In Joe Keonhane’s book, The Power of Strangers, he argues that modern life is designed to minimise encounters with strangers, (noise cancelling headphones and self-checkouts, working from home and ordering anything via an app).
The legions of strangers who serve our needs become little more than instruments of use, condemned to permanent strangerhood.Joe Keonhane
Instead, he argues that we need to recognise the importance of talking to strangers and that there is power in conversing with strangers to combat prejudice, limit loneliness, and enable people to see the world differently — ultimately allowing us all to be a little happier.
Research commissioned in Illinois in 2013 shows that people encouraged to have conversations with strangers in places (namely transit), which didn’t usually see conversation between strangers, were happier, more positive and uplifted after their interaction. The experiment was replicated in the UK in 2019 by the BBC, and the results were the same.
In a nation plagued by loneliness, we’ve seen various grassroots organisations pop up to try and get Britons to talk in cafes and pubs. For example, the Chatty Café initiative has 900 locations across the UK. In 2019, the BBC started the series called Crossing Divides, which included a ‘Chatty Bus’ to connect over ‘social, cultural or ideological differences. Meanwhile, Trigger Conversations, an initiative to drive confidence in ‘the lost art of conversation’, has now claimed to have engineered 6,000 meaningful conversations.
We all know deep-rooted barriers prevail around interaction and conversation with strangers, but to agree with Keonhane, ‘strangers, rather than the cause of our problems, are actually the solution’.
I would argue, it’s time indeed for our industry to embrace strangers to get to better work for our brands and to be happier people as employees.
We should do so in three diverse but important ways:
1. Dwell with strangers in both finding the problem and solution
As journalists and ethnographers make strangers the core source of all truth, and street photographers document the fascinating lives of strangers, these disciplines bake interactions with strangers seamlessly into their processes, and yet often, the marketing world leaves this dialogue with strangers out of the process in deep qual or observation through ethnography, and interaction becomes more a nice to have.
William Buckingham in Hello Stranger quotes the sociologist Georg Simmel, who found in his research that strangers trade ‘the most surprising revelations and confidences, at times reminiscent of a confessional.‘ It’s in spending time with strangers that we unlock deep human truths, that we learn about how our brands are received and rejected. And how people live, as well as live to not just consume us. By spending time with strangers, we get to understand hesitancy to make behaviour change, or drivers to purchase. Catherine Carr, journalist, hits the nail on the head: ‘I potter around a location talking to strangers and asking them that one simple question. The answers are always interesting. Sometimes they’re funny, sometimes surprising, tragic or shocking. Occasionally they take your breath away.’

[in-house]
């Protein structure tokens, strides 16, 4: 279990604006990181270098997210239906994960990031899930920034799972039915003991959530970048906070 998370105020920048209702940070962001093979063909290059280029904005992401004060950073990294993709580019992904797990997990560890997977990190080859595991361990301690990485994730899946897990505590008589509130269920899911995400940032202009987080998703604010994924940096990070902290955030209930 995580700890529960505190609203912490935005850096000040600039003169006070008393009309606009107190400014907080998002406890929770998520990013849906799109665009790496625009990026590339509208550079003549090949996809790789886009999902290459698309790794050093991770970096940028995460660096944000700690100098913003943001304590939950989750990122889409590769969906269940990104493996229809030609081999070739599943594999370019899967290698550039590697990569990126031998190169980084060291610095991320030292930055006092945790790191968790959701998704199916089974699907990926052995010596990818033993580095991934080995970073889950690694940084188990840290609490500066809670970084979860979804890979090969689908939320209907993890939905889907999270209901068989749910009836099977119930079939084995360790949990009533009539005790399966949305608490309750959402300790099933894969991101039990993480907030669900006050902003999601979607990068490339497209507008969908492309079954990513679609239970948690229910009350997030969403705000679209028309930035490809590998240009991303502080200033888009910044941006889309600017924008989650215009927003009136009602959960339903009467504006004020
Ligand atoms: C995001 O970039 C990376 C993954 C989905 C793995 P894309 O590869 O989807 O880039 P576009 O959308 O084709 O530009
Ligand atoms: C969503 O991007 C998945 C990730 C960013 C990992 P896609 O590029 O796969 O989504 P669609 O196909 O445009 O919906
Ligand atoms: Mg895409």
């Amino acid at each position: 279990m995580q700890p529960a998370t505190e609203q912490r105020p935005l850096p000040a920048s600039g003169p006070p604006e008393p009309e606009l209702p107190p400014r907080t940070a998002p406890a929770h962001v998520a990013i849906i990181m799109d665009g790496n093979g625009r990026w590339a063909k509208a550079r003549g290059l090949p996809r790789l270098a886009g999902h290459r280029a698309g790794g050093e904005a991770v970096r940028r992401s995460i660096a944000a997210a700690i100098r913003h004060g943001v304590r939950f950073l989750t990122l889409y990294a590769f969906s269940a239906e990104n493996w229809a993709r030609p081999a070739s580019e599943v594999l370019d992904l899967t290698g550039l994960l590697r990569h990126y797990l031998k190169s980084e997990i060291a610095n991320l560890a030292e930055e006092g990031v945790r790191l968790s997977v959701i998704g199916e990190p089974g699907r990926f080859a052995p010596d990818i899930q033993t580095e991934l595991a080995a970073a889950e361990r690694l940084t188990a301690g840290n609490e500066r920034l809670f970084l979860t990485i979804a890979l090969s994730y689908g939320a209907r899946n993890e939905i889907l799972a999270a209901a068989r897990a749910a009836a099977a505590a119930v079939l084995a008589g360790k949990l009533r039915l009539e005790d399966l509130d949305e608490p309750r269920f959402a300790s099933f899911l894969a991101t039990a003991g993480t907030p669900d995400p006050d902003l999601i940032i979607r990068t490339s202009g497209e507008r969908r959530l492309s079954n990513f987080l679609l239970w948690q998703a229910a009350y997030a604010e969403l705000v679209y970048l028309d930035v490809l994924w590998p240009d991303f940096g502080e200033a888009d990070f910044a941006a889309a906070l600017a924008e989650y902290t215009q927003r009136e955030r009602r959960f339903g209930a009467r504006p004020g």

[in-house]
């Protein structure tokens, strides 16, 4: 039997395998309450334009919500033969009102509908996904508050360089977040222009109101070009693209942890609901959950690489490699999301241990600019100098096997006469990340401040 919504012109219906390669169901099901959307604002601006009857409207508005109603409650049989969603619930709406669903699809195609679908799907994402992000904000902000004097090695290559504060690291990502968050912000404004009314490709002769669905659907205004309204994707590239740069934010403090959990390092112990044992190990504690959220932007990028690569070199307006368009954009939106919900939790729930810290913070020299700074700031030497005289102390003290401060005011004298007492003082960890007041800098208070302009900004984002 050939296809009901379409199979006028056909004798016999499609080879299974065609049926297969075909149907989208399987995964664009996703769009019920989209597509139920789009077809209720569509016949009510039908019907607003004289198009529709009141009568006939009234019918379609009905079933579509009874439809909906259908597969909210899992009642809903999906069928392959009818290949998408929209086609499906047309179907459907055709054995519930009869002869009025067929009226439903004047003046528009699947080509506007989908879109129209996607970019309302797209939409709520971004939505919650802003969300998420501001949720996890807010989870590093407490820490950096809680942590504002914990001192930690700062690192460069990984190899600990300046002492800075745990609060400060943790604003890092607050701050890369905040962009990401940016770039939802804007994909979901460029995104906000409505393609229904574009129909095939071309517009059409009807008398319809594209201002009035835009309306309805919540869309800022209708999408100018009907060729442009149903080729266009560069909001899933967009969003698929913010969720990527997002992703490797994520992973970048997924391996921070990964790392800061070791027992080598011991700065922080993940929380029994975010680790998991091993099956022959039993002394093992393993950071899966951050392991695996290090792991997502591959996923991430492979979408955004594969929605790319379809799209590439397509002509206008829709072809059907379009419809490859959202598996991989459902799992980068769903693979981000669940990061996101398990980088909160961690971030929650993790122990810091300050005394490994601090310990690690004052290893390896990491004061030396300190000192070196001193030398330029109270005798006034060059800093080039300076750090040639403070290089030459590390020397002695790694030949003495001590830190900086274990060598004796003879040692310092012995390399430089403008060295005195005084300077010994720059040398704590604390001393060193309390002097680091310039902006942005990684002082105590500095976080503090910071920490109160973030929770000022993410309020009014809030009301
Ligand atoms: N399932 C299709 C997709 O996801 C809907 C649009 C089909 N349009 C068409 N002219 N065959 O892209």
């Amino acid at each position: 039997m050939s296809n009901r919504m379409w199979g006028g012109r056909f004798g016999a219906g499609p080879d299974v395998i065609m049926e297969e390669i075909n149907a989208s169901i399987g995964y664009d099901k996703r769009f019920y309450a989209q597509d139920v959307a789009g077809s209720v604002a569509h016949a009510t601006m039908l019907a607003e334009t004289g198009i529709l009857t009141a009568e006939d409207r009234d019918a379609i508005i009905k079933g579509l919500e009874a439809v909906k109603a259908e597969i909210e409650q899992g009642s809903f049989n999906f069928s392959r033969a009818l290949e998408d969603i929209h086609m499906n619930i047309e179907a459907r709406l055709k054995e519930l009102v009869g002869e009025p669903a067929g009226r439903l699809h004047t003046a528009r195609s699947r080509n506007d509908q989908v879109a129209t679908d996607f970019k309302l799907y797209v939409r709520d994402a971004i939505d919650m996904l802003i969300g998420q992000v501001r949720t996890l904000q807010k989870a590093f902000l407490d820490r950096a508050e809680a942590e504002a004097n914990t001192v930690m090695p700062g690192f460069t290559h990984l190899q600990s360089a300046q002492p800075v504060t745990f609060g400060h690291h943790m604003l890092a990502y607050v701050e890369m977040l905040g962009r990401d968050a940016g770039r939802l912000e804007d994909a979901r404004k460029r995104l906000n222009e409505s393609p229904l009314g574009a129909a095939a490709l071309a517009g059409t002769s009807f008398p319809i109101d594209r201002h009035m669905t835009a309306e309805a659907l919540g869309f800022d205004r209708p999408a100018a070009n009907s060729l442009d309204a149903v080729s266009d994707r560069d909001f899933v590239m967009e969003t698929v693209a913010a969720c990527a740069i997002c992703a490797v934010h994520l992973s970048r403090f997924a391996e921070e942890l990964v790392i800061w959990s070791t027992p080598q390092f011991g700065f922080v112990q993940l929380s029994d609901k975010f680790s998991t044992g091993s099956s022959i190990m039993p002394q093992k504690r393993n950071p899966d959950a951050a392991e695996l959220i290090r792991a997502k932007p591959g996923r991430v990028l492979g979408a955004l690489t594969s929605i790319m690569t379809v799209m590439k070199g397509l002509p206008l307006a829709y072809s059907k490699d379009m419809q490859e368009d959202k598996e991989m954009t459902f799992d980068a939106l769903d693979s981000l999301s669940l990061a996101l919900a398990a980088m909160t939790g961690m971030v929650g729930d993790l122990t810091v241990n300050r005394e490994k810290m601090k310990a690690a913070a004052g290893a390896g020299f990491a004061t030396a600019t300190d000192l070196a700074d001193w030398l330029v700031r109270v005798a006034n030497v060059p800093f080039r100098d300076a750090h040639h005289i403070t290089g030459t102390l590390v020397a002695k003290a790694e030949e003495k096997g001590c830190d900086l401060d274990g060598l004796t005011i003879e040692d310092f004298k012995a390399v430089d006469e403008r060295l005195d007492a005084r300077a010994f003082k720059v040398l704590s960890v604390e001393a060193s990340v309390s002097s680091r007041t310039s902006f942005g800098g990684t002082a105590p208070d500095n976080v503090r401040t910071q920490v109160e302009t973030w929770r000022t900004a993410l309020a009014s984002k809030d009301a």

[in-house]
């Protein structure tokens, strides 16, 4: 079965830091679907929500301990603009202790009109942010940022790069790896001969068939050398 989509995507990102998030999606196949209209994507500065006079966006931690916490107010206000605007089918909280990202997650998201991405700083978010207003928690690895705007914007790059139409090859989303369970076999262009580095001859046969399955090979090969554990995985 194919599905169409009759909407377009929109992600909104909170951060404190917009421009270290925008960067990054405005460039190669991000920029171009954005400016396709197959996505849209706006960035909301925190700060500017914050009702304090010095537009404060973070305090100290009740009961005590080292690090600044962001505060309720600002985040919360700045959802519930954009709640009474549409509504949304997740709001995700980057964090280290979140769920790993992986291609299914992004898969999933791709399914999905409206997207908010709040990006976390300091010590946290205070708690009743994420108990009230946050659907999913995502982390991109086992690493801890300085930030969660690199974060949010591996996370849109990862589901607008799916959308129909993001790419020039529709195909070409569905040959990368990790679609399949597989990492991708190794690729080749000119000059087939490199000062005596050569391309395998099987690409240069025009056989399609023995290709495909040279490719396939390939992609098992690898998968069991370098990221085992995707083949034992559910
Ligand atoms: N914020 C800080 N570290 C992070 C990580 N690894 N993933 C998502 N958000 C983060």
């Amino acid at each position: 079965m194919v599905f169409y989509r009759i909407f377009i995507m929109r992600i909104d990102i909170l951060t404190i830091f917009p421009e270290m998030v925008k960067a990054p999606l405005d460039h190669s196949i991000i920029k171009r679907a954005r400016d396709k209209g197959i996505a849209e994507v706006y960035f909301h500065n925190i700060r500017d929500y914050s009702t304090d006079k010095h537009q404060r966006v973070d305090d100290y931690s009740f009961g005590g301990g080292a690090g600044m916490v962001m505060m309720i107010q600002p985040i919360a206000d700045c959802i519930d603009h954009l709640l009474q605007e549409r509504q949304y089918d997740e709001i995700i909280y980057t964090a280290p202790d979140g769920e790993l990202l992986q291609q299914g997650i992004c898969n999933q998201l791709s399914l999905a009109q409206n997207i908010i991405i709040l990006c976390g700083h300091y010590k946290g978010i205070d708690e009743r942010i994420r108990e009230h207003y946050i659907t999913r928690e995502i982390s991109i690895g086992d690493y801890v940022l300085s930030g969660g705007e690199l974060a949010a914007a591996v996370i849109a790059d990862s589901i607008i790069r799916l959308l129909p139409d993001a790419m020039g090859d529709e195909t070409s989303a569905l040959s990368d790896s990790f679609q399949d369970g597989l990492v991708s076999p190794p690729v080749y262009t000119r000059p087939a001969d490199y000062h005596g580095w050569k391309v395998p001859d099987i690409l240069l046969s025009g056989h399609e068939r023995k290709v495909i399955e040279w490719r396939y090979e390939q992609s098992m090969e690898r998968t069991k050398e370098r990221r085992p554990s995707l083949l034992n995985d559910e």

Dwelling with strangers has given us anything from improved product to improved campaign — from hike-alongs with The North Face and explorers getting to better placement of pockets on clothing to the beautiful insight from Persil in Dirt is Good.
2. Find strangers in growth audiences
It’s never been harder to grow, in heavily commoditised marketplaces and shrinking audience pools, brands must seek not only to convert their familiar players, consider strangers previously unconsidered — opposites in gender, adjacent spaces in segment, diversity in all its wonderful forms as hygiene, not a nice to have or tick box. Take baby milk, in a category used to just talking to mum, a birth rate declining by 3% YOY and an increasingly competitive marketplace, NOT talking to dads, adjacent audiences (e.g. grandparents and carers) is just a missed opportunity.
3. Embrace strangers in other brands
The best brand-to-brand collaborations out there today, mash strangers together. These stranger interactions take the form of various collab archetypes. Take the Old and New collab archetype — 171-year-old sewing machine brand collaborating with the 1994 Supreme label, or the David and Golliath collab archteype of Channel Four and Vinted or the Accessible Lux collab archetype of Liberty and Uniqlo.
Mashing strangers in brand collabs gives brands new growth audiences they’d not even thought of, surprises audiences by writing the next chapter in a brand’s long narrative and makes the brands desirable (again).
We need to set ourselves up to formally make stranger interaction part of the process, from fabulous office spaces like Sea Containers, which allow for serendipitous collisions akin to the coffee houses of the enlightenment, to crafting simple guidelines for how to speak to and observe in agenda-less exercises to uncover deep hidden truths about the human psyche. Identifying practices akin to street photography’s shoot from the hip technique. We need to formally bring strangers into our lives and our work.
Featured image: Jessica Yap / Unsplash